What Is A CDN & Where Does It Shine?
According to Wikipedia, a Content Delivery Network (CDN) is a “geographically distributed network of servers and their data centers.” Although this is a simple definition of a complex system, suffice it to say that a CDN is a network located inside another network. We will elaborate about this concept later.
Typically, CDNs are associated with acceleration, availability, scalability, and security of web applications.
Without a CDN, an end user who enters a website address in his browser establishes a connection similar to the one shown in the following figure.
Behind the scenes, the website name resolves to an IP address using DNS. The user queries his Local DNS or LDNS (such as the DNS server provided by the ISP or a public DNS resolution server) to perform the resolution. If the DNS or LDNS cannot resolve the IP address, it recursively asks upstream DNS servers for resolution. Ultimately, the request may pass to the authoritative DNS server where the zone is hosted. This DNS server resolves the address and returns it to the user.
Then the user’s browser directly connects to the origin (a web or an application server) and downloads the content. Each subsequent request is served by the origin directly, and the static assets are cached locally on the user’s machine. If another user from a similar or other location tries to access the same site, he will go through the same sequence. Every time, requests will hit the origin and the origin will reply with content.
Every step along the way adds latency. If the origin is located far from the user, response times will suffer from significant latency, delivering a poor user experience.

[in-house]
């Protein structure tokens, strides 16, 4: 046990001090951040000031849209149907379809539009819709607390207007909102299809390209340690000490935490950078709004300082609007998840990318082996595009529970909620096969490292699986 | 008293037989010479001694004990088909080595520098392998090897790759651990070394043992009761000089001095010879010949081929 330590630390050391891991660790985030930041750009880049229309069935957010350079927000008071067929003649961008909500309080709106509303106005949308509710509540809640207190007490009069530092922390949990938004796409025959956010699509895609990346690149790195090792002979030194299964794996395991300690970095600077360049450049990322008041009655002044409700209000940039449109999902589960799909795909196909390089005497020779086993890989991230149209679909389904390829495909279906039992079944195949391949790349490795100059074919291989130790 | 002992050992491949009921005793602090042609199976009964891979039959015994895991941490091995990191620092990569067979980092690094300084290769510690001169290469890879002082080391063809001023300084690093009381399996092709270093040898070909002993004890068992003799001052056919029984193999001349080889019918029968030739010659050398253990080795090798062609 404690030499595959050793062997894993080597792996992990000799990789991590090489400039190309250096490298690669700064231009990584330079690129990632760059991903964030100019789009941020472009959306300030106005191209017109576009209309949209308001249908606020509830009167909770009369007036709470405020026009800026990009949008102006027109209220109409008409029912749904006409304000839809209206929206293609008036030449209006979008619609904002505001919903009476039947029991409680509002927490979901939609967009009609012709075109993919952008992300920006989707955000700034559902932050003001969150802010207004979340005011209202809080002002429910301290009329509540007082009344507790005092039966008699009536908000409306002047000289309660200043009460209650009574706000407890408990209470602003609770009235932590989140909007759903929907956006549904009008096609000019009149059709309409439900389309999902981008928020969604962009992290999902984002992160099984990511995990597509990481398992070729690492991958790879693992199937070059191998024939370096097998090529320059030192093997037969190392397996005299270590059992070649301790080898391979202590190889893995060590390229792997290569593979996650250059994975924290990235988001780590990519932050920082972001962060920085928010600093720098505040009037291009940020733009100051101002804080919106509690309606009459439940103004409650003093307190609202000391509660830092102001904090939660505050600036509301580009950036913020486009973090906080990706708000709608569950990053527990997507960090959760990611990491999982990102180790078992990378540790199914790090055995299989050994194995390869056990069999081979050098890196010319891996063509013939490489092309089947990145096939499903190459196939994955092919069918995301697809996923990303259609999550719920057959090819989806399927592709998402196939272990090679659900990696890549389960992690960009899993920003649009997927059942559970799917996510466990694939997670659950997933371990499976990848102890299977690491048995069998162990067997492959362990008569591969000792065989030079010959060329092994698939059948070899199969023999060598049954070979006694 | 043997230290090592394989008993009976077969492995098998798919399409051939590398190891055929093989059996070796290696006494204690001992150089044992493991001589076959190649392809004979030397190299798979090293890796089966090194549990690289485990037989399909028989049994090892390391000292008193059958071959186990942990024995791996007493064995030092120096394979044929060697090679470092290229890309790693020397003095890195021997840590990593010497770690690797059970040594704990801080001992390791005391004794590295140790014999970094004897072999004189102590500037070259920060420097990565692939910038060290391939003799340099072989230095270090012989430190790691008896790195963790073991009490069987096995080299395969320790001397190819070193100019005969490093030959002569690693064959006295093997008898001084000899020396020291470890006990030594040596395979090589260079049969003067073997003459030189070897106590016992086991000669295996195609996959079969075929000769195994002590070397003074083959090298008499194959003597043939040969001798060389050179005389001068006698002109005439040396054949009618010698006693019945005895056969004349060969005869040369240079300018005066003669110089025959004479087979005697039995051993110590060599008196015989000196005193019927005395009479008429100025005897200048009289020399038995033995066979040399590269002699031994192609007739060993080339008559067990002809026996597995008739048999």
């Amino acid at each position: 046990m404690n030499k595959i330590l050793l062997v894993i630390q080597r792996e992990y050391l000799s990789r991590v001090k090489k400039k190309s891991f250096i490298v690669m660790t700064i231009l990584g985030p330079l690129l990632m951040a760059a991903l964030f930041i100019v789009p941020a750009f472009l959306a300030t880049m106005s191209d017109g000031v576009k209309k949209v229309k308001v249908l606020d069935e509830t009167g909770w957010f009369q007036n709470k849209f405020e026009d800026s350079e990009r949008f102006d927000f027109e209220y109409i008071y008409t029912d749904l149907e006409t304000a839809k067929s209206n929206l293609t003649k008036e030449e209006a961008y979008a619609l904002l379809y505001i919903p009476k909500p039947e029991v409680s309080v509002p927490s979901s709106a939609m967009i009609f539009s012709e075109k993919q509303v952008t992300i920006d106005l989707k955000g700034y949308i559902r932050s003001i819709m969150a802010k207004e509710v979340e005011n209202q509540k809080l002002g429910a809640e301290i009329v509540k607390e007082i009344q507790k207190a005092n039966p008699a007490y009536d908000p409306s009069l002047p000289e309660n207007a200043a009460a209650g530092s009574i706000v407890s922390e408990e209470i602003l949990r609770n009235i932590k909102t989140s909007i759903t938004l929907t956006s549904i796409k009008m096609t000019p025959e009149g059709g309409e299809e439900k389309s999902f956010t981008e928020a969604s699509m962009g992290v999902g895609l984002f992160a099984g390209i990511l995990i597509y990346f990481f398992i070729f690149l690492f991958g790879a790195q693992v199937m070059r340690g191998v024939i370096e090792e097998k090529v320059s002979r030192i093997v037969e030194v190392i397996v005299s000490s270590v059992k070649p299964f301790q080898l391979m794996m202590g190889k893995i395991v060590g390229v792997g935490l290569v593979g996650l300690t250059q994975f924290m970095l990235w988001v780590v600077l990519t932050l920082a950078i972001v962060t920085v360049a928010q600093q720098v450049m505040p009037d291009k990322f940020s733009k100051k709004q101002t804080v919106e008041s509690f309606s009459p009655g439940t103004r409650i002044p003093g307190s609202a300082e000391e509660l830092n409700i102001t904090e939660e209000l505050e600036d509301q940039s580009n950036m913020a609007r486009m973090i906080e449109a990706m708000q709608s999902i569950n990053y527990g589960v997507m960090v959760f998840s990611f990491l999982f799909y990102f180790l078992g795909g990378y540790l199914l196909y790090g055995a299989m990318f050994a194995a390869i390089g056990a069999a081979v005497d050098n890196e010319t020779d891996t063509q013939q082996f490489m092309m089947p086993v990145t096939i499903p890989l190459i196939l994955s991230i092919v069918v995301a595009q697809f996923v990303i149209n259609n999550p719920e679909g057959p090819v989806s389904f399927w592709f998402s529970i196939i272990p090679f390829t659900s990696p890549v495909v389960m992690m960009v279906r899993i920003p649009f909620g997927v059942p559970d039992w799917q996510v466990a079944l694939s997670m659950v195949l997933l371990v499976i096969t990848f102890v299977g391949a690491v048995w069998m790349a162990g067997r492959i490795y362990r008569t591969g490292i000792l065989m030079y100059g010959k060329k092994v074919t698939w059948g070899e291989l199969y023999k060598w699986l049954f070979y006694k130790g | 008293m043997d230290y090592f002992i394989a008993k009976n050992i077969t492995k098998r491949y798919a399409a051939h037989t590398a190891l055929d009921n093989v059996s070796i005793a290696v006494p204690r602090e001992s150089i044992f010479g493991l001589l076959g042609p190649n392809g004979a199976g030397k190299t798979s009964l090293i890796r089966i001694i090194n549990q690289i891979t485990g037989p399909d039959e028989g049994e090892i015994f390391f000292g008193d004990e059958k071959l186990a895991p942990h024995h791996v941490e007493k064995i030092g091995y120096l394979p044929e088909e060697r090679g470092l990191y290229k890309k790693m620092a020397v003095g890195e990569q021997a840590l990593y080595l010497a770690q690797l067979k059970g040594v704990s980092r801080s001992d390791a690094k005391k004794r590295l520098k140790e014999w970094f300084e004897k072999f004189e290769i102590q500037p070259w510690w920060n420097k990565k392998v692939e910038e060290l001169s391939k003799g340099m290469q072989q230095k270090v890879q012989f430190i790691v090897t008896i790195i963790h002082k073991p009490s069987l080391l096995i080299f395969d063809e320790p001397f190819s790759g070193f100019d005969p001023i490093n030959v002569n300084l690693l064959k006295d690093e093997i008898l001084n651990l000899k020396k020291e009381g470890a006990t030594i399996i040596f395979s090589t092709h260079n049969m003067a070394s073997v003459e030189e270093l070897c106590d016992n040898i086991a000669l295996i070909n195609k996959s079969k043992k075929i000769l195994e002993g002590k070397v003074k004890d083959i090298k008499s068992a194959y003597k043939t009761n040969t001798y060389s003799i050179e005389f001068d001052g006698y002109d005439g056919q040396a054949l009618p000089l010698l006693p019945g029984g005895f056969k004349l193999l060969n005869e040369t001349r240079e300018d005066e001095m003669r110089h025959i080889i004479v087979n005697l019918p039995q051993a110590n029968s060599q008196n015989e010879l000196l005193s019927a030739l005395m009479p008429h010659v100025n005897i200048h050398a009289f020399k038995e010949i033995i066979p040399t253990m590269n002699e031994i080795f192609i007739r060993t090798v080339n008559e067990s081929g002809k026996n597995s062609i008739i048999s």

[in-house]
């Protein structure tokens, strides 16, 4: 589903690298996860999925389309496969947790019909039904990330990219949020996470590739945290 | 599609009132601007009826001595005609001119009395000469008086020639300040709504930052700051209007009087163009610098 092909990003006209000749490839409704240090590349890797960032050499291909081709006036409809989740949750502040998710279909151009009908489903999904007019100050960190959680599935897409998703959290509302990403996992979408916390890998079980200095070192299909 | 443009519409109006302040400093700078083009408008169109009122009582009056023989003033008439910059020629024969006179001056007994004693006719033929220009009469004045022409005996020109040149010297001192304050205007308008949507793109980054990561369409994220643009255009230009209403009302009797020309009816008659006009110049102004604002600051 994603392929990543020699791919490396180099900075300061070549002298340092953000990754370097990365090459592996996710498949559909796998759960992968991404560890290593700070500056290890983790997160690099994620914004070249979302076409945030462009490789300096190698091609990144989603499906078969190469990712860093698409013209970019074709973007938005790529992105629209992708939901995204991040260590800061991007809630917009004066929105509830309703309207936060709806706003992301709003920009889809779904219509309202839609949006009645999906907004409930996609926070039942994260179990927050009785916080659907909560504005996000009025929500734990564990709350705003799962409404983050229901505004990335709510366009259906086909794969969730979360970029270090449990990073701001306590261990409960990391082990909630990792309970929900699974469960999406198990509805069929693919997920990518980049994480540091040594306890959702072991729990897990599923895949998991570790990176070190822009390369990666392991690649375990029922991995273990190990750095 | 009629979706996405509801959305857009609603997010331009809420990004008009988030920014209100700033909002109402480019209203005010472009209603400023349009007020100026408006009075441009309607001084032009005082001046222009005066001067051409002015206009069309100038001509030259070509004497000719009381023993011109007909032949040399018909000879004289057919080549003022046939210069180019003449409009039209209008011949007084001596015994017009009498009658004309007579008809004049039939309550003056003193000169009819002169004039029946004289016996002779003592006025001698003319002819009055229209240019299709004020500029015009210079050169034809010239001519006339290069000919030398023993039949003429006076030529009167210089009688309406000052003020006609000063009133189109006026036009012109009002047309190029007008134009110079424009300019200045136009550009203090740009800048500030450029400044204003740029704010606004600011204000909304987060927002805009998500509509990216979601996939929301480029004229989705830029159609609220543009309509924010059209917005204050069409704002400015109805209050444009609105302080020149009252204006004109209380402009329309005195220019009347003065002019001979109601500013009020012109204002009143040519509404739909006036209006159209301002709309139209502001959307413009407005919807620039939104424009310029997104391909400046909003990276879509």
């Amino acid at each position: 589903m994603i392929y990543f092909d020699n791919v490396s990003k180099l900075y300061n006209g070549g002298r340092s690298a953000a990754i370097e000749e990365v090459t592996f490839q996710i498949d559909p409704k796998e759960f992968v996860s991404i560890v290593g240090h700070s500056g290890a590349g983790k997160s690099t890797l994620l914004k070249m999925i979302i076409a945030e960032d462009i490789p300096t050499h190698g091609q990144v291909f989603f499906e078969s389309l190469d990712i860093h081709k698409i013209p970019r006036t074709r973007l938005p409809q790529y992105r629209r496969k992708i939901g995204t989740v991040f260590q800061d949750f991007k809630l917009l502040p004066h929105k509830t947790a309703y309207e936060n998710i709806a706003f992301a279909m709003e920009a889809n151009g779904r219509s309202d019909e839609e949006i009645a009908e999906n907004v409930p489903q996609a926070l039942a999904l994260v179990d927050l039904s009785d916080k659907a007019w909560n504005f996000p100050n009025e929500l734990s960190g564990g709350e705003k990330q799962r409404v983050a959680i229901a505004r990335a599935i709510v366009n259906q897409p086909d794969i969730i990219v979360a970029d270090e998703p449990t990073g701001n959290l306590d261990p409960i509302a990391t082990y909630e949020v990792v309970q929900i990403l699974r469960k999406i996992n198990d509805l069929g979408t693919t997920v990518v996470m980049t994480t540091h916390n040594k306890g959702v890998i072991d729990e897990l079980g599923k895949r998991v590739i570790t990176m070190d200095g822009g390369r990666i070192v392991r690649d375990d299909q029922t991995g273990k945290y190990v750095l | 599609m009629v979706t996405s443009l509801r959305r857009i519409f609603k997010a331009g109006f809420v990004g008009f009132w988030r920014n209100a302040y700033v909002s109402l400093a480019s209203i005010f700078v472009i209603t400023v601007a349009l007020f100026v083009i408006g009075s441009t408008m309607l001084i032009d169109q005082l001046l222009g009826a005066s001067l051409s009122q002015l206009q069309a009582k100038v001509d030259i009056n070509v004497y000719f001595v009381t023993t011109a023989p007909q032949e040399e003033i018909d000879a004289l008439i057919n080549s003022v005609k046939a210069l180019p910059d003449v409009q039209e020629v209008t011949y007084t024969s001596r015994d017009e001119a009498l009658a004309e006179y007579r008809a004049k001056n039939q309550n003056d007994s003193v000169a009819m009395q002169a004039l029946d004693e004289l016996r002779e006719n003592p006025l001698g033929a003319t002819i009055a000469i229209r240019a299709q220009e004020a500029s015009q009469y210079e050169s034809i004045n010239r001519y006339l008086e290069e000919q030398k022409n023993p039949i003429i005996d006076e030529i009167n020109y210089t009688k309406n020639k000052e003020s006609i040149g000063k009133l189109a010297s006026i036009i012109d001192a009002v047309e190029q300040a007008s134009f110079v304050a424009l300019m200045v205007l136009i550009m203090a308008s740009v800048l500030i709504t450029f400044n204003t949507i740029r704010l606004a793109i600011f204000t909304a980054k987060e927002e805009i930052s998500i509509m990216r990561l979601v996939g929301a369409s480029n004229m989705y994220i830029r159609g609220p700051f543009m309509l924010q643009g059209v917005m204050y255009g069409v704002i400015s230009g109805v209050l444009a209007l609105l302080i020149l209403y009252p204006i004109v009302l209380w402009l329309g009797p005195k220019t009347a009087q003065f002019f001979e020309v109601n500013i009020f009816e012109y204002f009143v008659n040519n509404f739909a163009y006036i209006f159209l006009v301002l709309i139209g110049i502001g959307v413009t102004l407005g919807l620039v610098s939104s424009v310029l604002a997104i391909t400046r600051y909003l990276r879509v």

Acceleration, or “latency reduction”, addresses this issue by storing content in proximity to the end-users and providing request routing optimization capabilities to end users. Let’s explore this further using our CDN model.
User-initiated DNS requests are received by his LDNS, which forwards the requests to one of the CDN’s DNS servers. These servers are part of the Global Server Load Balancer infrastructure (or “GSLB”). The GSLB literally measures the entire Internet, and keeps tracking information about all available resources and their performance.
With this knowledge, the GSLB resolves the DNS request using the best performing edge address (usually in proximity to the user). An “edge” is a set of servers that caches and delivers the content. After DNS resolution is completed, the user makes the HTTPS request to the edge. When the edge receives the request another type of machinery kicks in. With the help of GSLB, edge servers forward the requests following the optimal route to the origin.
Then it fetches the requested data, delivers it to the end-user who requested it, and stores that data locally. All subsequent requests will be served from the local dataset without having to query the origin server again.
Content stored on the edge can be delivered even if the origin becomes unavailable for any reason.
A cool thing to note is that it is possible to prefetch content to the edge in advance. This ensures that the data you are going to deliver is stored in all CDN data centers. In CDN parlance, these Data Centers are called Points of Presence (or “POPs”).
For example, assume that you run an ad campaign and advertise your service or product among millions of potential customers who will rush to your site after reading the post. This scenario is especially true if you deal with influencers who have good audience engagement rates. In this use case, the load will be distributed between CDN edge servers, and everyone will get the response. Because only a small fraction of requests will reach the origin, you can be assured that your servers will not experience massive traffic spikes, 502 errors, and overloaded upstream network channels.